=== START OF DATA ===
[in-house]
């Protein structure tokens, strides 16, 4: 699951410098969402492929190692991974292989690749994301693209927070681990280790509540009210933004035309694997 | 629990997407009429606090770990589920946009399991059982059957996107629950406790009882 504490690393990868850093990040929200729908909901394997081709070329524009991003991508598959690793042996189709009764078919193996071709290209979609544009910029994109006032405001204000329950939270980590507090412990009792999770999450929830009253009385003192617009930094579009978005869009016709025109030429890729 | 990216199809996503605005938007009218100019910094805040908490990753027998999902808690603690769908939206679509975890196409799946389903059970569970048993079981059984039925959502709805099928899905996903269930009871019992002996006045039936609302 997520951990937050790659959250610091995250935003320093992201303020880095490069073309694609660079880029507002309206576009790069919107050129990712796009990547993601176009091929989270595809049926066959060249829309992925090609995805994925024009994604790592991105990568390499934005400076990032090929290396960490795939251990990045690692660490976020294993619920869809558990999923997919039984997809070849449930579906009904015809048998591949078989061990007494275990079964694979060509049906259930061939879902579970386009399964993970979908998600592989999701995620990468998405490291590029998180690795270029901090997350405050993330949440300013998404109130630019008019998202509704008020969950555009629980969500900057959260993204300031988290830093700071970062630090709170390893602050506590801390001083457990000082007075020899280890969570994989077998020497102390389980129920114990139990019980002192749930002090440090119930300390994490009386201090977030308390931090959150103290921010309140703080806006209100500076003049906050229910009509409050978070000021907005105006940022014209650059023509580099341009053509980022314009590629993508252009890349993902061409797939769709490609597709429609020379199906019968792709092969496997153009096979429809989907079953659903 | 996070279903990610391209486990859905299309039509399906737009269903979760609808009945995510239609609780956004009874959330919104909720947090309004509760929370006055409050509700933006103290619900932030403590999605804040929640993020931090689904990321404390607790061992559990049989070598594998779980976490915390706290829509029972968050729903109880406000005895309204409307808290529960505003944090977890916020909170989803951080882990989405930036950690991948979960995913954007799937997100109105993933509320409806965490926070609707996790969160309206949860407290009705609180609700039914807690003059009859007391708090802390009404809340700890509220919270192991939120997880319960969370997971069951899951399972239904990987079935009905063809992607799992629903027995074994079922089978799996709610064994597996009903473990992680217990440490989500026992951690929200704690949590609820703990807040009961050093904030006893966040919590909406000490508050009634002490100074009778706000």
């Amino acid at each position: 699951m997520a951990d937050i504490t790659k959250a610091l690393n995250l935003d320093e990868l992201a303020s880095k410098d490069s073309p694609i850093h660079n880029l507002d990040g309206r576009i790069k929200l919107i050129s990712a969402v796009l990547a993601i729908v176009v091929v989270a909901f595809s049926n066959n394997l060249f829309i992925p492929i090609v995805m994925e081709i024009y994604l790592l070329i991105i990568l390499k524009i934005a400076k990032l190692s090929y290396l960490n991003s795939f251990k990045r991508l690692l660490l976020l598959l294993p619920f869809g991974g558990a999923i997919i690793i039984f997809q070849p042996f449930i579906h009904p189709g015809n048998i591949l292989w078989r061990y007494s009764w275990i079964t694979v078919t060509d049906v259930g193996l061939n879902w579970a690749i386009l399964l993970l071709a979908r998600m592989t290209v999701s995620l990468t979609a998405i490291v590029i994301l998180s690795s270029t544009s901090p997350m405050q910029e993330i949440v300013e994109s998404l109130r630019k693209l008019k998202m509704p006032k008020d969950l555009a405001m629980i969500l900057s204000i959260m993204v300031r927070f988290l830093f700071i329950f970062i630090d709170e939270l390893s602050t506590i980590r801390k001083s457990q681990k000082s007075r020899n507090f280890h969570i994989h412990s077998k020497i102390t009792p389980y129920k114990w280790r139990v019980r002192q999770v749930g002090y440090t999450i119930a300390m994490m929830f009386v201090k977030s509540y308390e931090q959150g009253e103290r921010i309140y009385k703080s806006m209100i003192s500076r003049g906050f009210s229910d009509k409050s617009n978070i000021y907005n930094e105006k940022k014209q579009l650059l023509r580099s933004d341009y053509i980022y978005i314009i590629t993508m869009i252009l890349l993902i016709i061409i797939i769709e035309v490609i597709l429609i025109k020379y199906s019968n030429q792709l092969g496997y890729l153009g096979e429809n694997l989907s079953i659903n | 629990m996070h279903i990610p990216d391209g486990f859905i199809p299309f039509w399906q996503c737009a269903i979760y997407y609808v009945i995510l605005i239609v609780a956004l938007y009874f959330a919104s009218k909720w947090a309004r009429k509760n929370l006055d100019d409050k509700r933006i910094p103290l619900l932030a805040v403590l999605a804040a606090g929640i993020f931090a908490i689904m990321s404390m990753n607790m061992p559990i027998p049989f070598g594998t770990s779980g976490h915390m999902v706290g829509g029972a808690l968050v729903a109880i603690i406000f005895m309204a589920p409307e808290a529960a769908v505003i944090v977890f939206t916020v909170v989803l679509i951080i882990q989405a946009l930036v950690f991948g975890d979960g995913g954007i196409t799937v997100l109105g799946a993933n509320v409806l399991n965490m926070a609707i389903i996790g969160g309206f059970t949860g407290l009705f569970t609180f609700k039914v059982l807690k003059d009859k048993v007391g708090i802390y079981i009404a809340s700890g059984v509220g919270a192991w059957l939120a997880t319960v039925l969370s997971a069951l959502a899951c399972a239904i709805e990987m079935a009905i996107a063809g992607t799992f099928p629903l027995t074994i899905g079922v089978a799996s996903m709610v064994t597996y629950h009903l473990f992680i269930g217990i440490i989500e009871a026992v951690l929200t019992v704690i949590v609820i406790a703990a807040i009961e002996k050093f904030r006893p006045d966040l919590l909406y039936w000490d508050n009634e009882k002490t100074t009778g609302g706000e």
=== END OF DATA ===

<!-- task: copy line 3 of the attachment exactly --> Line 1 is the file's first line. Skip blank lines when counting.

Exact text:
């Amino acid at each position: 699951m997520a951990d937050i504490t790659k959250a610091l690393n995250l935003d320093e990868l992201a303020s880095k410098d490069s073309p694609i850093h660079n880029l507002d990040g309206r576009i790069k929200l919107i050129s990712a969402v796009l990547a993601i729908v176009v091929v989270a909901f595809s049926n066959n394997l060249f829309i992925p492929i090609v995805m994925e081709i024009y994604l790592l070329i991105i990568l390499k524009i934005a400076k990032l190692s090929y290396l960490n991003s795939f251990k990045r991508l690692l660490l976020l598959l294993p619920f869809g991974g558990a999923i997919i690793i039984f997809q070849p042996f449930i579906h009904p189709g015809n048998i591949l292989w078989r061990y007494s009764w275990i079964t694979v078919t060509d049906v259930g193996l061939n879902w579970a690749i386009l399964l993970l071709a979908r998600m592989t290209v999701s995620l990468t979609a998405i490291v590029i994301l998180s690795s270029t544009s901090p997350m405050q910029e993330i949440v300013e994109s998404l109130r630019k693209l008019k998202m509704p006032k008020d969950l555009a405001m629980i969500l900057s204000i959260m993204v300031r927070f988290l830093f700071i329950f970062i630090d709170e939270l390893s602050t506590i980590r801390k001083s457990q681990k000082s007075r020899n507090f280890h969570i994989h412990s077998k020497i102390t009792p389980y129920k114990w280790r139990v019980r002192q999770v749930g002090y440090t999450i119930a300390m994490m929830f009386v201090k977030s509540y308390e931090q959150g009253e103290r921010i309140y009385k703080s806006m209100i003192s500076r003049g906050f009210s229910d009509k409050s617009n978070i000021y907005n930094e105006k940022k014209q579009l650059l023509r580099s933004d341009y053509i980022y978005i314009i590629t993508m869009i252009l890349l993902i016709i061409i797939i769709e035309v490609i597709l429609i025109k020379y199906s019968n030429q792709l092969g496997y890729l153009g096979e429809n694997l989907s079953i659903n | 629990m996070h279903i990610p990216d391209g486990f859905i199809p299309f039509w399906q996503c737009a269903i979760y997407y609808v009945i995510l605005i239609v609780a956004l938007y009874f959330a919104s009218k909720w947090a309004r009429k509760n929370l006055d100019d409050k509700r933006i910094p103290l619900l932030a805040v403590l999605a804040a606090g929640i993020f931090a908490i689904m990321s404390m990753n607790m061992p559990i027998p049989f070598g594998t770990s779980g976490h915390m999902v706290g829509g029972a808690l968050v729903a109880i603690i406000f005895m309204a589920p409307e808290a529960a769908v505003i944090v977890f939206t916020v909170v989803l679509i951080i882990q989405a946009l930036v950690f991948g975890d979960g995913g954007i196409t799937v997100l109105g799946a993933n509320v409806l399991n965490m926070a609707i389903i996790g969160g309206f059970t949860g407290l009705f569970t609180f609700k039914v059982l807690k003059d009859k048993v007391g708090i802390y079981i009404a809340s700890g059984v509220g919270a192991w059957l939120a997880t319960v039925l969370s997971a069951l959502a899951c399972a239904i709805e990987m079935a009905i996107a063809g992607t799992f099928p629903l027995t074994i899905g079922v089978a799996s996903m709610v064994t597996y629950h009903l473990f992680i269930g217990i440490i989500e009871a026992v951690l929200t019992v704690i949590v609820i406790a703990a807040i009961e002996k050093f904030r006893p006045d966040l919590l909406y039936w000490d508050n009634e009882k002490t100074t009778g609302g706000e």